Sometimes life is royally hard. Nothing feels right, and relief feels far away. There’s a tool I call on at times like this. It’s a Tibetan practice called ‘Tonglen’ that I learned several years ago from reading Pema Chodron’s book ‘When things fall apart’.
I was living in Far North Queensland at the time, in a miserable relationship, and nursing a terribly aching, disappointed heart. As you might have guessed I banked a lot on both that relationship and it’s consequent life in the far north. But that’s quite another story. I also happened to be several thousand kilometres from home – hence my friend Roby offering me Pema’s book to help get me through. I can’t overemphasise how useful that book has been as a resource in the years since, and most especially the practice of Tonglen.
Basically, Tonglen, as I understand it, is about identifying the pain you’re feeling, and as you breathe in, you extend your awareness from a focus on your own pain, to imagining a thread of connection with everyone else who’s simultaneously feeling this particular pain. Then with the out-breath, you offer a prayer/wish of relief for yourself and everyone else who’s experiencing this pain right now.
I share this practice with many of the women I work with 1:1 to support them in their own struggles. What I love so much about Tonglen is that is pierces the isolation that so often accompanies suffering, and reconnects us with a thread of collective experience. Some people worry that by breathing in not only our own pain but including the particular pain of others with our own, there will be an experience of overwhelm. This is always a possibility, but if that were to happen (and I’ve rarely heard of it occurring) you can then adjust your practice to attend to that.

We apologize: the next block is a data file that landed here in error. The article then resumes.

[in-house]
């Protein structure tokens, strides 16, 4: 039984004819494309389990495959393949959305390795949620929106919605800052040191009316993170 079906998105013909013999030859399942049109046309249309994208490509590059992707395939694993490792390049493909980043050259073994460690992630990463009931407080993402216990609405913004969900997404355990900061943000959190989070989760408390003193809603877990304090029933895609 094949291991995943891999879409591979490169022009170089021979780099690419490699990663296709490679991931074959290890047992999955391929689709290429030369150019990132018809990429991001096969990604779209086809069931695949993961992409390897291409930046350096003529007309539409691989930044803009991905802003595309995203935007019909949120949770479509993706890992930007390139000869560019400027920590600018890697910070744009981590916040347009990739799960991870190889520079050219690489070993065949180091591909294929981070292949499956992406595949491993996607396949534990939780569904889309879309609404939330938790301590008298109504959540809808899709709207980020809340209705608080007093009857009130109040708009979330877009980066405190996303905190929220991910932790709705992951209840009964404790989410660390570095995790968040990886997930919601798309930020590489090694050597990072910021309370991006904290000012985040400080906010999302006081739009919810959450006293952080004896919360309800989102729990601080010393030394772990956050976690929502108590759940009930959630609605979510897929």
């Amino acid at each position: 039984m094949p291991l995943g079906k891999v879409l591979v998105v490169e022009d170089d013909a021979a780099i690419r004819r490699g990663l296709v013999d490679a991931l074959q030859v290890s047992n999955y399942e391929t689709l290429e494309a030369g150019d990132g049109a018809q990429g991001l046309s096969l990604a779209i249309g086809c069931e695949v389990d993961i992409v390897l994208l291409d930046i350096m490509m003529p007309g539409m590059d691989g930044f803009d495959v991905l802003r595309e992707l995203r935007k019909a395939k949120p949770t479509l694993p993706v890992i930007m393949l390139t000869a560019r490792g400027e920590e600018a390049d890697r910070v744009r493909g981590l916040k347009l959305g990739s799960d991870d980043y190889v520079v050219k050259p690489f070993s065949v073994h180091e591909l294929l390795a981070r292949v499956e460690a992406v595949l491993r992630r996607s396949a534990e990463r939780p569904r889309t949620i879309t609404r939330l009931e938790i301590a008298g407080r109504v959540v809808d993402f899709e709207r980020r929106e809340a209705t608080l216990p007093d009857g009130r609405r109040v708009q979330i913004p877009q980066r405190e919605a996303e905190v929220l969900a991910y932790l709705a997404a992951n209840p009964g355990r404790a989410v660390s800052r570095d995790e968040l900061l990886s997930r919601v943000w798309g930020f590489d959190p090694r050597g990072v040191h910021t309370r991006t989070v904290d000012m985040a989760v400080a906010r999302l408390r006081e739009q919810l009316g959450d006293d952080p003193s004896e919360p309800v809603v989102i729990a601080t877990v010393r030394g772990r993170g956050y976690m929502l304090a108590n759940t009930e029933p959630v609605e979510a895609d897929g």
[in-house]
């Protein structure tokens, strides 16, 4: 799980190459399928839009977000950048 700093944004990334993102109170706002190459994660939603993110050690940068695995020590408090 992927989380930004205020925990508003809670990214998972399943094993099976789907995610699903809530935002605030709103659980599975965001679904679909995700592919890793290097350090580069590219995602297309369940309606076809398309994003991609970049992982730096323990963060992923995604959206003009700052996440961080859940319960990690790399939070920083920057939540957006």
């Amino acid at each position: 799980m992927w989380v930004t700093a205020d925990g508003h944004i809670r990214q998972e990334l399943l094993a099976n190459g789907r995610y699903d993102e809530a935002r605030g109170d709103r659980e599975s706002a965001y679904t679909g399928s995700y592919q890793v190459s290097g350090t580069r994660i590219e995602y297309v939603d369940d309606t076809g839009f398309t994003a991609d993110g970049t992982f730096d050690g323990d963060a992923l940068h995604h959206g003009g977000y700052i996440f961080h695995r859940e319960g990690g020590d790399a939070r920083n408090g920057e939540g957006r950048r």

So, let’s say you were like me recently and had a big swinging sense of PMS looming over your day, and yet you needed to show up for your work, even though you would have liked to rest and be quiet. While sometimes it’s possible to take a break on such a day, in this case I need to ‘suit up and show up’. In times like this, I calling on Tonglen to support me through the day.
Each time I’m filling the kettle, or prepping for facilitation and the hormonal sensitivity feels so very raw, I inhale awareness of my own sensitivity and sadness, and welcome all other women who are working with PMS today, and exhale a wish of relief for all of us. When I do this, I feel so much less alone. It’s not a cure, but my goodness it feels like a relief. If I feel overwhelmed by the practice, then I can either move on to another practice, or I can breathe in the sense of overwhelm and invite into my awareness an imaginary connection with everyone around the world who feels overwhelmed right now, and breathe out a wish of relief for all overwhelm.
Next time you’re feeling any strong feeling, especially tough emotions (you can practice with joyful feelings too!) you might like to give this practice a try.